Alex Medvick: On Using CineStill 800T Film in the 120 Format

All images by Alex Medvick. Used with permission.

“I think most portraits capture more than just a nose and pair of eyeballs.” says photographer Alex Medvick in an email response to our questions inquiring about his portraiture and using CineStill 800T in the 120 format. “They show us an emotional/stylized reality, centering around specific people.” Alex is a photographer based in Philly and is one of the few lucky enough to have gotten his hands on the film after the pre-sales that CineStill had.

My envy of him and that beautiful, beautiful, sweet CineStill film aside, Alex is actually a good portrait photographer. With his Pentax 67 in hand, he’s able to create some incredible compositions that not only balance technical skills but artistic skills. His portraits are subtle yet telling studies of his subjects and his ability to make use of spaces on the fly is something that many other photographers don’t have.

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Review: Kodak Ektar 100 (35mm and 120; Various Formats)

For a really long time, if you wanted very vivid colors in your film photos you needed to go to a slide film–but when Kodak introduced Kodak Ektar 100 things changed. Photographers were able to get punchy, vibrant, saturated colors with the ease of use that negative film provides. To this day, Kodak Ektar 100 is used to a variety of applications with one of the most common ones being landscapes. However it is also in use for portraiture as its low ISO value allows for incredibly sharp photos.

And for many lovers of digital cameras, this may also be one of your favorite Kodak film emulsions.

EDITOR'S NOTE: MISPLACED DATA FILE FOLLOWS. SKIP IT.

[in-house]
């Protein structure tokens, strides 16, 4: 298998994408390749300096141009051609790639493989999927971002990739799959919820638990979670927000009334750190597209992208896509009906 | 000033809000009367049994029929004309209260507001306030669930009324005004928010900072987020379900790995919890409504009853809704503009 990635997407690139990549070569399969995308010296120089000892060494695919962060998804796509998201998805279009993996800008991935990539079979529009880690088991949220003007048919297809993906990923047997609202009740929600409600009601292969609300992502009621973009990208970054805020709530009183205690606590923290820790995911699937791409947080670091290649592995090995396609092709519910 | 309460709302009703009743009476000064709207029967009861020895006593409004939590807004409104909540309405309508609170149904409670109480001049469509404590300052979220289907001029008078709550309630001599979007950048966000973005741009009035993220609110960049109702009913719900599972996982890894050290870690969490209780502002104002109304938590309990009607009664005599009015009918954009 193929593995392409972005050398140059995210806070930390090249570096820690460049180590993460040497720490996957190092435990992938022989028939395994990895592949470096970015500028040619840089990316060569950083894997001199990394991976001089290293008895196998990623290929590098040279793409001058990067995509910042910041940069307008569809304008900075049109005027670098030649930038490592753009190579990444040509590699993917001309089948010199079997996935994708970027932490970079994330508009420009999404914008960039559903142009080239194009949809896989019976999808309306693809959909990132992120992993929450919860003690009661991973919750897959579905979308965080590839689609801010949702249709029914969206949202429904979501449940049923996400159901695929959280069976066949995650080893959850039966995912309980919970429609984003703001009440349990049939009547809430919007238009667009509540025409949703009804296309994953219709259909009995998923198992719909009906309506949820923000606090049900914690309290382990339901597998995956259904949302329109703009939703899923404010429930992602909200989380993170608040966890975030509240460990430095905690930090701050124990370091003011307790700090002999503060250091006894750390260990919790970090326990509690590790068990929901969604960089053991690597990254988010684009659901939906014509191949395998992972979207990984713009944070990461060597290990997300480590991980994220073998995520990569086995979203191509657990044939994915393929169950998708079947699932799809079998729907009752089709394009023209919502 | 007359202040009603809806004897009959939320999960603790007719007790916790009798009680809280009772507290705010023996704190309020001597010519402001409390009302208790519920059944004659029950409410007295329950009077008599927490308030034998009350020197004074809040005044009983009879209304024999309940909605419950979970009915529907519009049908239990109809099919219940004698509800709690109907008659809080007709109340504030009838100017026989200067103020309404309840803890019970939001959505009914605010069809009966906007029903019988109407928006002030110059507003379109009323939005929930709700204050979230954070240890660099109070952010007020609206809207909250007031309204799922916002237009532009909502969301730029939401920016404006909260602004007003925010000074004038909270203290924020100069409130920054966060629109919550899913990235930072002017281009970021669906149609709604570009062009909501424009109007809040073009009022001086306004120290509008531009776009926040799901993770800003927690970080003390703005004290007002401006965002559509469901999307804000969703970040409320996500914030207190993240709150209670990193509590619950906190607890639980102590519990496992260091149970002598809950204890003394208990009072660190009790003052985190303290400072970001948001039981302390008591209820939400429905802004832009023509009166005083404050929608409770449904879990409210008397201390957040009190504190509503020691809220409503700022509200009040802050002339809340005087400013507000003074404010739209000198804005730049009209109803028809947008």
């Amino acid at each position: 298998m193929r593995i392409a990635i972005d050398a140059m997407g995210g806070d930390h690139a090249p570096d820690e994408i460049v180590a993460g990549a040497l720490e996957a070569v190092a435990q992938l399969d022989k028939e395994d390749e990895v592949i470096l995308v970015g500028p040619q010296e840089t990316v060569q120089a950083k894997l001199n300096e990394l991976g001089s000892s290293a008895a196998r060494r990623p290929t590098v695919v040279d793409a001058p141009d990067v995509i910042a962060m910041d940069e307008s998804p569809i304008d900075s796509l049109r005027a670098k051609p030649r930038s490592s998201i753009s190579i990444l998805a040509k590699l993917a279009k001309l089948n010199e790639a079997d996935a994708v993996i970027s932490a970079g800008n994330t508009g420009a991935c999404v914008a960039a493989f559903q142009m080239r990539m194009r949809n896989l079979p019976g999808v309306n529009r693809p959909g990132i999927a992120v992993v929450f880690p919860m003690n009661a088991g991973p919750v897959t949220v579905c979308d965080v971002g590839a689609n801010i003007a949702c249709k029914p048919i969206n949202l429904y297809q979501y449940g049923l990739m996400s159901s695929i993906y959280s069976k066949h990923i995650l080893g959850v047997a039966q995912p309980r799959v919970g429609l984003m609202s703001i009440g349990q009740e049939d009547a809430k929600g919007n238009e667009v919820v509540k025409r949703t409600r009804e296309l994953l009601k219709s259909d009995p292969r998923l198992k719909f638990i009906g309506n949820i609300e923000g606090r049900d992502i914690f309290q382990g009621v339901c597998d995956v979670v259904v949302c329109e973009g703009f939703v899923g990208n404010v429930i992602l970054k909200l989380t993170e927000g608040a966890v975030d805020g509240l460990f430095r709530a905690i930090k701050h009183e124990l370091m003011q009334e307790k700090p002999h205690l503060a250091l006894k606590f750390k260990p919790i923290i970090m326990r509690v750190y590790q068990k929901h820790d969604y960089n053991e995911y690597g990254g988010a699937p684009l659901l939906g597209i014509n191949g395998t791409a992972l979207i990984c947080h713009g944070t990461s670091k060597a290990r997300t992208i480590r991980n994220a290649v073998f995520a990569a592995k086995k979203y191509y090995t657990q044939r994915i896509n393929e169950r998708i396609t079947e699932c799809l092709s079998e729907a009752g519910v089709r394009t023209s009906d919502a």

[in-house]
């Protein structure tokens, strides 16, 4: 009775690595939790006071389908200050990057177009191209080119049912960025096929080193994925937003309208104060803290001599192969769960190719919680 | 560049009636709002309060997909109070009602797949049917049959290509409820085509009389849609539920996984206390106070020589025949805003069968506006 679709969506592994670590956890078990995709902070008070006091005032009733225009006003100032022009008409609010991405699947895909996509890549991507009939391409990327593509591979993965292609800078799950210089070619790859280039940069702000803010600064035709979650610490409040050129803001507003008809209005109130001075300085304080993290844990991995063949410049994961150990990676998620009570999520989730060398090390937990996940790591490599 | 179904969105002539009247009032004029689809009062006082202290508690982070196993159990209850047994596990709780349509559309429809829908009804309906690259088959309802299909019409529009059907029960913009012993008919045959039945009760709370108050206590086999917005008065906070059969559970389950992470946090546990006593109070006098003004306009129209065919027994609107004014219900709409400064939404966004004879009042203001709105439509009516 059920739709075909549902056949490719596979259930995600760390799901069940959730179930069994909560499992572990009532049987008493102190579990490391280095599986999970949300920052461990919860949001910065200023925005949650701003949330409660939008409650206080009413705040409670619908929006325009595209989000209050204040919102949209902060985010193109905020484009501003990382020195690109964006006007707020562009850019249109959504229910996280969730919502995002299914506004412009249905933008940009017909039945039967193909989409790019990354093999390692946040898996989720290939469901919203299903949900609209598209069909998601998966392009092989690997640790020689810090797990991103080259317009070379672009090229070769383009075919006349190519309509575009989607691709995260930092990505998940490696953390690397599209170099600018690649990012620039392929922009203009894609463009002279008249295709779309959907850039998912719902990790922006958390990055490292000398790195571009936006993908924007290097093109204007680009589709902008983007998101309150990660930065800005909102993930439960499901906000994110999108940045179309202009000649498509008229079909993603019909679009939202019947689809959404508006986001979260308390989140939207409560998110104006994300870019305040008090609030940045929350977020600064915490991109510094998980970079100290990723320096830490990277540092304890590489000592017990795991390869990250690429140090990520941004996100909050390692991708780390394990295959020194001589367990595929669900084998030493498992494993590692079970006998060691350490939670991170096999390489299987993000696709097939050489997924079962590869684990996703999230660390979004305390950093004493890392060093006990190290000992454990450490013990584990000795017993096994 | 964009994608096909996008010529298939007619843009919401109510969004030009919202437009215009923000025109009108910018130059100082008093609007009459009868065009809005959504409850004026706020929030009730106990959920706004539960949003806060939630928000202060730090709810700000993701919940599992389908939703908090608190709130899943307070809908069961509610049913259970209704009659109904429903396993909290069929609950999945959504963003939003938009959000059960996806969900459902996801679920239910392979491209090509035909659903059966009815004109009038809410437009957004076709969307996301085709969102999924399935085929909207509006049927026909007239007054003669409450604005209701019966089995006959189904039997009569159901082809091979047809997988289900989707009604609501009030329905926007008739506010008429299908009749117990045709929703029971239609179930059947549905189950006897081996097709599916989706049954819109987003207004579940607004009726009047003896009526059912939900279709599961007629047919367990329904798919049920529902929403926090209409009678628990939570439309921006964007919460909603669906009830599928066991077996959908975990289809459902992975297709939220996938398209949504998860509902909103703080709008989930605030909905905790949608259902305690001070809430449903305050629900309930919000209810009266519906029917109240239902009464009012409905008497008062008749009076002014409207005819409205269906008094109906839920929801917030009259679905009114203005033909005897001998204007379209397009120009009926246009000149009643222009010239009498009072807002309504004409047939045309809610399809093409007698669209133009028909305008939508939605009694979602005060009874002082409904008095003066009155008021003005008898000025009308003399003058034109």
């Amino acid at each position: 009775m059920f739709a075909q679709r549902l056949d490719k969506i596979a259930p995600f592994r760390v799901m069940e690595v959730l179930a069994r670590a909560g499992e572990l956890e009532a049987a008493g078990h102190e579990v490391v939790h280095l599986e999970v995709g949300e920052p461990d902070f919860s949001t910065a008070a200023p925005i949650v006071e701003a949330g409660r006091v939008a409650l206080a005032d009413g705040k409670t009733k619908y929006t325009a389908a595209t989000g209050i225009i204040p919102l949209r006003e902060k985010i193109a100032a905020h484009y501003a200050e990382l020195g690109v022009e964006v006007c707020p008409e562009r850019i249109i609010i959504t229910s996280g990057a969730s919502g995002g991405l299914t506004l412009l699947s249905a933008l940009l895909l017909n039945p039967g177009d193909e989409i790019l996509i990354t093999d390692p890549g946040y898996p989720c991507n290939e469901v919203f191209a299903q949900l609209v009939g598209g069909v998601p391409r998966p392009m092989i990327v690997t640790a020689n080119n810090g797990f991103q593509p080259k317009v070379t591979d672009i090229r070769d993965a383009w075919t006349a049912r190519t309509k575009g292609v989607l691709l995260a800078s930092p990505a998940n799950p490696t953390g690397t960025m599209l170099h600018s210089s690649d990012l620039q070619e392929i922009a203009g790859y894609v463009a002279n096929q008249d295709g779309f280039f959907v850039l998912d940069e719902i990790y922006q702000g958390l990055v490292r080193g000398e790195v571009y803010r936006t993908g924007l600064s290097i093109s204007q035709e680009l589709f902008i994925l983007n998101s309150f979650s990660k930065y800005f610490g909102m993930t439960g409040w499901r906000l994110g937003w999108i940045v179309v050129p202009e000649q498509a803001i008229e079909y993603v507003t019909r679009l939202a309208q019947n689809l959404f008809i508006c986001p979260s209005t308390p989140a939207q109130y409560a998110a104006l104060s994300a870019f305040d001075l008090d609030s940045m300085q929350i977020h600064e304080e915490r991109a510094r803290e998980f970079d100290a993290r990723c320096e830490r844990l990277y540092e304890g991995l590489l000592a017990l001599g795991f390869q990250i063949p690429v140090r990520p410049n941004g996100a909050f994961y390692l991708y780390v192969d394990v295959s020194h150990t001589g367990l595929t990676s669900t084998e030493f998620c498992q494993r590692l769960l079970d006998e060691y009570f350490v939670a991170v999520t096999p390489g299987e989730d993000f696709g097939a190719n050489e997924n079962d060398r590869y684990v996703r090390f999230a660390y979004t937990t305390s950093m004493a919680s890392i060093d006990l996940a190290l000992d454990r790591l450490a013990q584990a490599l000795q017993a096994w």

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Film Review: Kodak Portra 400 (35mm and 120, Various Formats)

Years and years ago, Kodak announced something that would endure for quite a while: Kodak Portra 400. Available in the 120, 35mm, and large formats, the film was and still is incredibly popular with photographers who like shooting portraits. It’s highly valued for its muted tones–which tends to go against much of what digital photography seems to offer straight out of the camera. However, Portra is in use for much more than just this. Lots of photographers use it as their every day film because they just like it. But this tends to be more the thought process of those that shoot 35mm. At 120, you’re getting far less shots per roll and often work to get the best photos you can in one single shot due to higher stakes–even more so than with 35mm.

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Impossible Project Polaroid 600 Review and Test

This is a syndicated blog post from Licorne Magazine. Originally done by Anastasia Egonyan. I personally encourage all of you to go ahead and follow them. If you love analog film photography be sure to also support our Kickstarter, which Anastasia is also a part of!